Added to our home grown seedlings will be four kinds of bell pepper starters from Home Depot, as well as japanese eggplant and heirloom lettuce varieties from the Union Square Green Market. We'll also grow the usual herbs: oregano, mint, thyme, lavender, dill. We have a couple of scrawny blueberry bushes that we purchased recently from Miller Nurseries that I hope will grow nicely this summer. Our strawberry plant is already aflower. As long as we get good weather, we should be looking forward to a productive summer season! Can't wait!

Wednesday, April 14, 2010

Pizza a Casa makes its debut

Just got back from a tasting at a brand new pizza school on the Lower East Side. Pizza a Casa, run by homemade pizza master Mark Bello, makes its official debut tomorrow (Apr. 15.) I met Bello just a couple of weeks ago through my friend, neighbor amd fellow gardener, Charles S., at an event for Grana Padano Italian cheeses. He was immediately interested in our urban garden, and told me stories about his own tomato growing days in Chicago. Bello invited a few folks in tonight to try his gourmet thin crust pies and included me on his list. My favorite: the white pizza which was sweet and creamy, topped with ricotta, butter, house roasted peppers, a little lemon zest and black pepper. Another winner: the pancetta and egg pizza with fried sage. Mmm.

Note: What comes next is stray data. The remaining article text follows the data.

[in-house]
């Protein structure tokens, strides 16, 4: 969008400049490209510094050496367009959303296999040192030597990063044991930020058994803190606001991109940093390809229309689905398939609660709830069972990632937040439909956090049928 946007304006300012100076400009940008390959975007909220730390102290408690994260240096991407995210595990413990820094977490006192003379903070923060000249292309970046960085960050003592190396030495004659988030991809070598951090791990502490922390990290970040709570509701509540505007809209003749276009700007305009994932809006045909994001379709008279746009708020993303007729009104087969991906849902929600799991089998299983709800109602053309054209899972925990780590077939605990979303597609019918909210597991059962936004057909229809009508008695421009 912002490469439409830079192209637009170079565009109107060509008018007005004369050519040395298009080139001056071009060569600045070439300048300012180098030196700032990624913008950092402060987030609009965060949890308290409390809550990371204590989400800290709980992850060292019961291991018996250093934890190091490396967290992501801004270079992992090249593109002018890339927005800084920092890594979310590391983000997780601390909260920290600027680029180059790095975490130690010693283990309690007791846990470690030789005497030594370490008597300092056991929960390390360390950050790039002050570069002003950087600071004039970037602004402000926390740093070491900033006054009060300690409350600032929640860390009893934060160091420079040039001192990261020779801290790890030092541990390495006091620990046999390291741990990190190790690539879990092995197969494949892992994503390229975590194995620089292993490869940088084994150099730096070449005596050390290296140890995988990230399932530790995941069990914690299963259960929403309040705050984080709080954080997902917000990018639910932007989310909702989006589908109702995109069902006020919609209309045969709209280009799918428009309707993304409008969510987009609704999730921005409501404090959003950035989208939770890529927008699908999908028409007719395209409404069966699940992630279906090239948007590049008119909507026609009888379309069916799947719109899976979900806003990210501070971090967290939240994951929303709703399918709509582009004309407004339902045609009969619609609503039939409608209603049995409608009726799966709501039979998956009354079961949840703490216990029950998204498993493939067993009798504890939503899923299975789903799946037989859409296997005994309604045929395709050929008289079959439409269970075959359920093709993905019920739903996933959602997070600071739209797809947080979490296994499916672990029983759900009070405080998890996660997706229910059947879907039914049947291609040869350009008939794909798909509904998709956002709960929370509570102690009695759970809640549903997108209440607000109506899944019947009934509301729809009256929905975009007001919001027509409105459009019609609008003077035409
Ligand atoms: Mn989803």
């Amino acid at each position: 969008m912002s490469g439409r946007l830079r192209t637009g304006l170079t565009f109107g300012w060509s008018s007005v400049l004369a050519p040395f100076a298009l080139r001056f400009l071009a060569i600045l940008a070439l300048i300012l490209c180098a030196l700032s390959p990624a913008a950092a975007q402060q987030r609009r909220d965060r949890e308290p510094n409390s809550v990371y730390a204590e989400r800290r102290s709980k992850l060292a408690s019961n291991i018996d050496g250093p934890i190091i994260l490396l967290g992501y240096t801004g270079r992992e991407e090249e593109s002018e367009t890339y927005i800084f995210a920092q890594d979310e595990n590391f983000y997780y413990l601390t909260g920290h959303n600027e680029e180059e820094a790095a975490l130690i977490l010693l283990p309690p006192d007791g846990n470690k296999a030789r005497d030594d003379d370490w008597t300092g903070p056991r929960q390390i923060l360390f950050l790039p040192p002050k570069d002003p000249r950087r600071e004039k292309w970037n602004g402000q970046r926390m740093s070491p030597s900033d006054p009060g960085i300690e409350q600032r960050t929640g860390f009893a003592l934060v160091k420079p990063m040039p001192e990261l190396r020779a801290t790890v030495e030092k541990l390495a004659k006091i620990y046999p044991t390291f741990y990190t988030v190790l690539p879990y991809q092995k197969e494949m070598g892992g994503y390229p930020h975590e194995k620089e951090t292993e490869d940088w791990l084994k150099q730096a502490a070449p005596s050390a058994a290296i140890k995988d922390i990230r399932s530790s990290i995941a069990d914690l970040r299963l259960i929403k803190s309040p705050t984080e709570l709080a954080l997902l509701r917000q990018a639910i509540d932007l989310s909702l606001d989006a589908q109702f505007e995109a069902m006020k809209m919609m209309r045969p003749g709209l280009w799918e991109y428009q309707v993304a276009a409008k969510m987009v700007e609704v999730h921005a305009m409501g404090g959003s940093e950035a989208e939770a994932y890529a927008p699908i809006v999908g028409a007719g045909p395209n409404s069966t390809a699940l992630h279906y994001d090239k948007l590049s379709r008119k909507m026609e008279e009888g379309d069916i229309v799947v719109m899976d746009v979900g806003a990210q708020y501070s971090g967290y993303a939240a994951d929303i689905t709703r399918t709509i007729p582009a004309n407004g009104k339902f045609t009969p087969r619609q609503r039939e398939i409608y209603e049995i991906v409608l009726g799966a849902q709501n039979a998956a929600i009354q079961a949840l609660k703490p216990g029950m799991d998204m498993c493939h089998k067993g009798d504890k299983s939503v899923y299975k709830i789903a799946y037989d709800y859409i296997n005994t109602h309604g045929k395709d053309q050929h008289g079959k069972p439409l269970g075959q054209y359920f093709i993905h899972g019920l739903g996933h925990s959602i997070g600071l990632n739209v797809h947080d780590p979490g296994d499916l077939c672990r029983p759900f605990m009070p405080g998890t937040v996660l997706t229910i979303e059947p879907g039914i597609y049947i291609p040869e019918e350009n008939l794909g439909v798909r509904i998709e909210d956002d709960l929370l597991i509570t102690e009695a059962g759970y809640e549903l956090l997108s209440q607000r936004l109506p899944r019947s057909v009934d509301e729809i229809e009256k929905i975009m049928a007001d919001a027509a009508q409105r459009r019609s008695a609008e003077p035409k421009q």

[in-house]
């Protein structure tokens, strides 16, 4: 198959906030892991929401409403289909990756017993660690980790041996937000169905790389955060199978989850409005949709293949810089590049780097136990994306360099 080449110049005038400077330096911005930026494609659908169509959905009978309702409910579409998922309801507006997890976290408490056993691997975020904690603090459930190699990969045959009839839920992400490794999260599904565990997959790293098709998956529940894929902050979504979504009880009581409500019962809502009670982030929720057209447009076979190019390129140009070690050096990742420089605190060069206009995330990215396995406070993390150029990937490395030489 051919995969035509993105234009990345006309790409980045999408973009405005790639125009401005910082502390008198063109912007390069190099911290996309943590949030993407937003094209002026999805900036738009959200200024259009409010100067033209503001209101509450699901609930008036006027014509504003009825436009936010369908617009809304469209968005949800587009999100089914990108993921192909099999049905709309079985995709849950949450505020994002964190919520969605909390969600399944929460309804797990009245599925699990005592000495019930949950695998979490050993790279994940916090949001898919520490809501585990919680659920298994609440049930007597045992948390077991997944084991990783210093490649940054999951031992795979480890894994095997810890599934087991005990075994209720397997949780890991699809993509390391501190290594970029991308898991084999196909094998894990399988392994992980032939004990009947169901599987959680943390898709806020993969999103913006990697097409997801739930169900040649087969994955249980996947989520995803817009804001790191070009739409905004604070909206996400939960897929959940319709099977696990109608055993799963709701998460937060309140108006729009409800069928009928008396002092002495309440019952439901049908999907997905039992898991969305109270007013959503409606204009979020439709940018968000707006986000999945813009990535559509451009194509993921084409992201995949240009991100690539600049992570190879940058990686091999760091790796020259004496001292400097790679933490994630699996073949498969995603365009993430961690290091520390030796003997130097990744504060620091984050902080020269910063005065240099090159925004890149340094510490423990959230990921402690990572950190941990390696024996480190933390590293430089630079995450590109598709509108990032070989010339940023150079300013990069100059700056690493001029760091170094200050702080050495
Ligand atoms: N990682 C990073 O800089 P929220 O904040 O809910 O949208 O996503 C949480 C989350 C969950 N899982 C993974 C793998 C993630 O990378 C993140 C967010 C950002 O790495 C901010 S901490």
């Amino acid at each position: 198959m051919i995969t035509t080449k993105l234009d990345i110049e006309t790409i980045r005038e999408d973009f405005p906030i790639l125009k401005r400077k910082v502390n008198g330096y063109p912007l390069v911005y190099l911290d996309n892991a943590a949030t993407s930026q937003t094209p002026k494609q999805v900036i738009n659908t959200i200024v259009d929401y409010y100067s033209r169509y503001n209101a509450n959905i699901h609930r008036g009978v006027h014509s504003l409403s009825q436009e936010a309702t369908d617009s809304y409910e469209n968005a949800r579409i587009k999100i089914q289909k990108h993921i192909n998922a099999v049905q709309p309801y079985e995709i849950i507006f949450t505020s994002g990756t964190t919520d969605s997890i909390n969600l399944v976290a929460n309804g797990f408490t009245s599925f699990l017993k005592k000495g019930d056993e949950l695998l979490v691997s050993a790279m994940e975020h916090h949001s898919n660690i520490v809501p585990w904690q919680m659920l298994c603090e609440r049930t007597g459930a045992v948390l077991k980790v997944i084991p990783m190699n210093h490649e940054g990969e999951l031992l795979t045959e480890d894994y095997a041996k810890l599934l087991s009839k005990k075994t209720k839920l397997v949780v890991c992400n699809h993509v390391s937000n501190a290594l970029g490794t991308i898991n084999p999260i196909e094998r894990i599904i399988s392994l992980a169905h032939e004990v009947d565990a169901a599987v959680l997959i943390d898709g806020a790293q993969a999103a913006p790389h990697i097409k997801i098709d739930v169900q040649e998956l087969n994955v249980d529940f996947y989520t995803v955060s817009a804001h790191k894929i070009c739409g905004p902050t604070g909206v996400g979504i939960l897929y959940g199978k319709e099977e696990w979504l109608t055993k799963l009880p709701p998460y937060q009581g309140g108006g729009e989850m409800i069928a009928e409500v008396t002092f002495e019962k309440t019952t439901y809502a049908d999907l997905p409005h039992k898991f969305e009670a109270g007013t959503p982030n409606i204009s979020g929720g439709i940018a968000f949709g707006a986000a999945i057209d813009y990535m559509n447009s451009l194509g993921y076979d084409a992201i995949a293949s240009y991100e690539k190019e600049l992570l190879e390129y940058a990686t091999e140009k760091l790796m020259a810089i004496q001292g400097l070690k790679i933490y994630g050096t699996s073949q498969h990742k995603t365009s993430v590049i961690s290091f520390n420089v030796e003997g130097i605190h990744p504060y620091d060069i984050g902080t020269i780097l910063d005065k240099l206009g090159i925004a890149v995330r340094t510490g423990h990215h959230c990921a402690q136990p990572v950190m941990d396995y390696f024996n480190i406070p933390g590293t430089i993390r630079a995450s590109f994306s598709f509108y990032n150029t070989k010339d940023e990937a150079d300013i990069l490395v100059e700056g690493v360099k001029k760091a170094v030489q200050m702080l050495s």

Bello has been teaching the art of pie making for years everywhere from Murray's Cheese Shop to the JCC - where he gives classes in Kosher pizza making. Pizza a Casa, a 450 sq. ft. space at 371 Grand Street, is his first retail location. He offers public classes for up to 12, as well as private events (this weekend he's hosting a bachelorette party for 16.)
Later this summer, when our garden is ripe with produce, we hope to bring in some of our delicious heirloom tomatoes, peppers, basil and more and collaborate on an urban gardening pizza making extravaganza. Can't wait!

Tuesday, April 13, 2010

Botanical Garden's new exhibit